Deaf elementary student yet to be assigned an interpreter for the school year

·4 min read
Allison Chandler with her mom Heather, dad Andrew and brother Leland. (Submitted by Heather Chandler - image credit)
Allison Chandler with her mom Heather, dad Andrew and brother Leland. (Submitted by Heather Chandler - image credit)

Imagine trying to learn in a classroom without sound.

That's the reality for deaf students like Allison Chandler who heavily rely on the support of educational interpreters.

As of Wednesday, she had yet to be assigned one for her Grade 5 year at Rothesay Elementary, according to Allison's mom, Heather Chandler.

Heather said if arrangements aren't made before classes start on Sept. 6, she will be keeping her daughter at home.

"Why would we send her there to be isolated completely from everybody around her and then have it in her face constantly that she is not valuable enough to be able to access what's going on in the classroom," she said. "I do not support that whatsoever, so she will not be going to school."

Interpreters hard to find

Educational interpreters use spoken and sign language to communicate information between hearing people, including teachers, and students who are deaf.

These services are organized through the Atlantic Provinces Special Education Authority, or APSEA,  It's an interprovincial co-operative agency that provides educational support for children and youth who are deaf, hard of hearing, blind or visually impaired in Atlantic Canada.

No one with the agency was available for an interview.

In a statement, New Brunswick Department of Education spokesperson Morgan Bell said it's important that every child has equal opportunity, but educational interpreters are hard to come by.

"There are currently three educational interpreter positions in the province. Due to a nationwide shortage of trained American Sign Language (ASL) interpreters, one of the three positions is unfilled," the statement said.

Success, then an end to help

Chandler said Allison, who communicates in American Sign Language, was paired with both an educational interpreter and a deaf professional in kindergarten and Grade 1.

Unlike the interpreter, the deaf professional is a member of the deaf community and uses ASL as their first language.  Heather said this person was able to fill in the blanks for Allison during the school day as she learned the language.

"It was wildly successful," Chandler said. "Her language took off. I was, like, left in the dust trying to keep up with her, and then they told me that they didn't want to do that anymore, and they felt that she had good enough language."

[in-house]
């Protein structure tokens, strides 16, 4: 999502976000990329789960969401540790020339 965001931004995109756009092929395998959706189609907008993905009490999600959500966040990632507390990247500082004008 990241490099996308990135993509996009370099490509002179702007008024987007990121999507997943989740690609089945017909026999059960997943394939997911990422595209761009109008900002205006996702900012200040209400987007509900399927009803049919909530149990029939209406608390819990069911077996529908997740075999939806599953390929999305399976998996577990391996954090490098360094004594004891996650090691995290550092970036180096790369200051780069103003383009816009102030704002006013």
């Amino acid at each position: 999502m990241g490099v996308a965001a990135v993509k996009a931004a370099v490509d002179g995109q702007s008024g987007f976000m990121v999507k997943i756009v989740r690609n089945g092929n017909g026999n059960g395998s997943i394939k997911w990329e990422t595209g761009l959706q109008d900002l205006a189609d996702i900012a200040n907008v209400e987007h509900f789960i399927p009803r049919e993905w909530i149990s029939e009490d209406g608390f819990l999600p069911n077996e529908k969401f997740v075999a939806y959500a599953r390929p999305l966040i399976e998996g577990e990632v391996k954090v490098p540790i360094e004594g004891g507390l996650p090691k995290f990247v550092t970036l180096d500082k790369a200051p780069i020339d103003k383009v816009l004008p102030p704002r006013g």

In Grades 2, 3, and 4, Allison had an educational interpreter, but Heather said without the deaf professional she wasn't fully accessing the classroom.

This year, Heather is wondering why nothing at all has been lined up for her daughter.

"I understand the resources are low, but I don't feel that it's a surprise that Allison's going into Grade 5," she said. "I'm not sure why this is a last-minute thing."


Joann Bourque is a member of the Saint John deaf community and spent 13 years working for the special education authority. For a time, she was Allison's deaf professional.

Bourque said too frequently deaf children in New Brunswick head into the school year without an interpreter.

"School ended in June, they should have been out looking for interpreters, but generally what happens is APSEA waits until the last minute and that raises concerns," she said in ASL, which was then conveyed into spoken English through an interpreter.

"It's an added stress for parents and kids."

Bourque was born deaf and went through three grade levels before going to the school for deaf children in Amherst, N.S., where she learned ASL. Based on her experience, she said it's impossible for deaf students to receive a quality education without an interpreter.

Can't learn without interpreters

"If they don't have an interpreter, how are they going to learn? There's no communication, so you're just watching a teacher in front of the classroom and not getting the information. They must have an interpreter present at least so they know what's going on in the classroom."

Bourque said this lack of support can lead to serious consequences for deaf students, such as mental health challenges and a lack of job opportunities.

Submitted by Heather Chandler
Submitted by Heather Chandler

Allison is anxious about starting school in a couple of weeks, according to her mother.

"She's waking up every day saying, 'I don't have to go to school, right? I'm not going back there, right?'" Chandler said. "It's not a fun place for her to be."

Chandler said an educational interpreter is the bare minimum her daughter and other deaf students deserve.

"This just reeks of undervalued," she said. "It's been so disheartening."